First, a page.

So Long Warren
by Ash Krafton
“If it were up to me,” Warren said. “You’d pack your Prada with all the cash you can carry and leave town tonight. Preferably to a country that doesn’t have an extradition treaty with the US.”
“Shut up,” I hissed. I wasn’t alone in the bright hallway. A one-sided argument drawing attention was all I needed right now.
At the other end of the hall, an elderly woman took her time at an apartment door, making a big business out of getting her key in. As if I didn’t see those furtive peeks of hers. Who was she, the neighborhood watch? I adjusted the tops of my gartered stockings and gave my cleavage a boost, hoping she’d go into her apartment before I got into it with Warren again.
He, on the other hand, didn’t care who overheard us. Consciences were like that. They could scream at the top of their disembodied voices and nobody would be the wiser. I wished I could just ignore him. Life would be easier. Hell, I’d look saner.
Instead I’m standing outside my ex’s door carrying a letter and a gun. Depending on what happened on the other side of the door, I’d be using one or the other. Neither was the lesser of two evils.
Decisions like that are hard enough without having to contend with a conscience like Warren. It was his fault I was here in the first place. Listen to your conscience, my mother always said. Little did she know I’d end up with one who knew how to pick locks.
“Will you pay attention?” Warren sounded irritated. “You have to twist the wrench and hold it before you start feeling for the pins. Not that way–better. Feel how it gives a little?”
I poked each of the lock’s pins, feeling the last one click up out of the way, and smiled. I had to admit the scary truth: Warren might be a complete degenerate but my days were not nearly as boring as they used to be.
I twisted the knob and cracked the door. Glancing at the old woman one last time, I blew her a kiss before going in.
An hour later I was on the subway. My hands were cold. I guess they were making up for my feet. My purse, despite lacking a certain steel bulge, still didn’t fit under my arm, thanks to my newly-acquired wads of cash. Stupid purses were so impractical.
I saw the young hood, halfway up the car, eyeing my purse when he thought I wasn’t looking. Part of me wanted him to try something, just to see what Warren would say.
“Who steals purses these days?” Warren scoffed in the back of my brain, a harsh rasp of a laugh that sounded like smoky bars and seedy motels. The rasp was a hint of the lung disease that eventually killed him, but his laugh wasn’t a sad or a hopeless sound. It was limitless, fearless, and totally bereft of consequence, like the wind. “Where’s the challenge? Where’s the honor?”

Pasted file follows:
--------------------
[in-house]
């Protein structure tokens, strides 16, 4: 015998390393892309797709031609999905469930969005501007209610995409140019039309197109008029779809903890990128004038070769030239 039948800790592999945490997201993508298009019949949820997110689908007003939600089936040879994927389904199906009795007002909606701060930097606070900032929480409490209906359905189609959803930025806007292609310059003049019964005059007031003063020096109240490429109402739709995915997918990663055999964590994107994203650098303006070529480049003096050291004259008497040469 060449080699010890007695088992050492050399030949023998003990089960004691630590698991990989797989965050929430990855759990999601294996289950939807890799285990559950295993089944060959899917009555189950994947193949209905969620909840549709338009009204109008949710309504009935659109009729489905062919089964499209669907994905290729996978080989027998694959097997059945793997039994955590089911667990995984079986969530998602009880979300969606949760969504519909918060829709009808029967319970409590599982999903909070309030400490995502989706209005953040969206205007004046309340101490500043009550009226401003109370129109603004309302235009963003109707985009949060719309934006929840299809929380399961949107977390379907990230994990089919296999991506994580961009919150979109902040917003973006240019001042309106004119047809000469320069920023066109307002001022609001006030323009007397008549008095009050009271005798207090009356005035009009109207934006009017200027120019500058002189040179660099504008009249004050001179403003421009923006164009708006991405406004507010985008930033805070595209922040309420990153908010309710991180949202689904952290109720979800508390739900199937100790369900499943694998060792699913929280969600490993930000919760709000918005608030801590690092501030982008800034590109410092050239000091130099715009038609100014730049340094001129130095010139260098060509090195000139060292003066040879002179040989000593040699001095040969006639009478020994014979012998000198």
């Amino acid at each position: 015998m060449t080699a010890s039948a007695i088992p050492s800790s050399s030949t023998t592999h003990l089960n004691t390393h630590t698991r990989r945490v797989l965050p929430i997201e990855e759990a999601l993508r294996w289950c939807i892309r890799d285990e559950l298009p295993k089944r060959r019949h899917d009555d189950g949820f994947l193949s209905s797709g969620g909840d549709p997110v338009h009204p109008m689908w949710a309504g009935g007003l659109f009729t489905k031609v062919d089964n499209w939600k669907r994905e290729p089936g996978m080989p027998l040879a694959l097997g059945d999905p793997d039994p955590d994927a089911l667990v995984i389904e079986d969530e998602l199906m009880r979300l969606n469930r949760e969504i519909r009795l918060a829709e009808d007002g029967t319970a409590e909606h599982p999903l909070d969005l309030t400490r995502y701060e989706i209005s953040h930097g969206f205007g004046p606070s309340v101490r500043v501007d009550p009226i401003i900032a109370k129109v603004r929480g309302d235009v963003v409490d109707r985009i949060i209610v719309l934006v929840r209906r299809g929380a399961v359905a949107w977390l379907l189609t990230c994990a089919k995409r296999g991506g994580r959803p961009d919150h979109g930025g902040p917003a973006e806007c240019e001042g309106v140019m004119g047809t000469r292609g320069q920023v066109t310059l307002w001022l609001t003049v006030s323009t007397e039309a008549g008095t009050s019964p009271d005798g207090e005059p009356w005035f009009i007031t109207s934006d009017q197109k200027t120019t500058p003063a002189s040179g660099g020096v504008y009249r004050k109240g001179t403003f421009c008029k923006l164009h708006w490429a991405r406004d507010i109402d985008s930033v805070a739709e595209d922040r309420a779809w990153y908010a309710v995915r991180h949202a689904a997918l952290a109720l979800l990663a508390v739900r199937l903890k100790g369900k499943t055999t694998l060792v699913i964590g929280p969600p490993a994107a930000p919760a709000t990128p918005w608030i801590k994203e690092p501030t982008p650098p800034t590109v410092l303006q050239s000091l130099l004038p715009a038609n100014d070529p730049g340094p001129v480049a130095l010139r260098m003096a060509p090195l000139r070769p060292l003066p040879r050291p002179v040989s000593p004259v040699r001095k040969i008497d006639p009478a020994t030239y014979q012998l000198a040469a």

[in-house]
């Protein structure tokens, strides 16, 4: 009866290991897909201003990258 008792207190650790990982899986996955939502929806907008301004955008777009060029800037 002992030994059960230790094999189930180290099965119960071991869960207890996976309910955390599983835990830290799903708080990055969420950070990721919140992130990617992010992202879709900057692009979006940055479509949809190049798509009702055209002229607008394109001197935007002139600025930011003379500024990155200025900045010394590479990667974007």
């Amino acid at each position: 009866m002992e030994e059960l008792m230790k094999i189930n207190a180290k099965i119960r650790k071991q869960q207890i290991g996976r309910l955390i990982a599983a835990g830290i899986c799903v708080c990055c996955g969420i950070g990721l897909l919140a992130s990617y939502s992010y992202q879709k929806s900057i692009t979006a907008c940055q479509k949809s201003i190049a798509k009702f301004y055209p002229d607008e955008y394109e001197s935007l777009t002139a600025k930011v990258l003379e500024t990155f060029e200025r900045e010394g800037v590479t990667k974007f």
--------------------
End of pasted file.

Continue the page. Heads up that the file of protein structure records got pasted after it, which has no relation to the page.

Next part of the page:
Warren might have been in the back of my head but he couldn’t hear my thoughts. Sometimes, that was good. Most of the time, however, Warren deserved an answer, and I ended up talking to myself in awkward situations.
Thank goodness I had a decent rack up front. People overlooked a little bit of crazy when you gave them a pair of distractions.
“Honor, Warren?” I dipped my head and spoke into my shoulder. The clackety-clack-clack of the rail kept our conversation more or less private. “What do you know about that?”
“Everything I need to know. There’s a code. It’s what makes us different than the scumbags that surround us, sucking up all the good air.”
I shook my head and watched the stains of light splash by, flashes on the subway walls. There had to be light at the end of my tunnel. “Well, you let me know what that code is, sometime.”
“You already know it,” he said. “It’s not the outcome that counts. It’s the execution.”
Yeah. I chewed my lips. It was the execution, all right.
Stops came and went and I remained standing at the bar, even though several seats opened around me. Opportunities were like that. Warren would have flopped down and kicked his feet up, maybe even flashed a dangerous smile at the thug who couldn’t take his eyes off my purse.
But I wasn’t Warren. Not yet.
I got off uptown, figuring a long walk might help me sort my thoughts. They ricocheted around my skull, clattering like a jar of pennies. Sometimes a thought would come up, free and clear, only to get knocked away by another. Noisy thoughts. Wasn’t enough to drown out the street noise, though. I knew I was being followed.
What, was I the poster child for attracting the wrong kind of guy? I kept walking, pretending the kid from the subway wasn’t behind me. Ever since Warren moved in, it had gotten easier to ignore the world around me.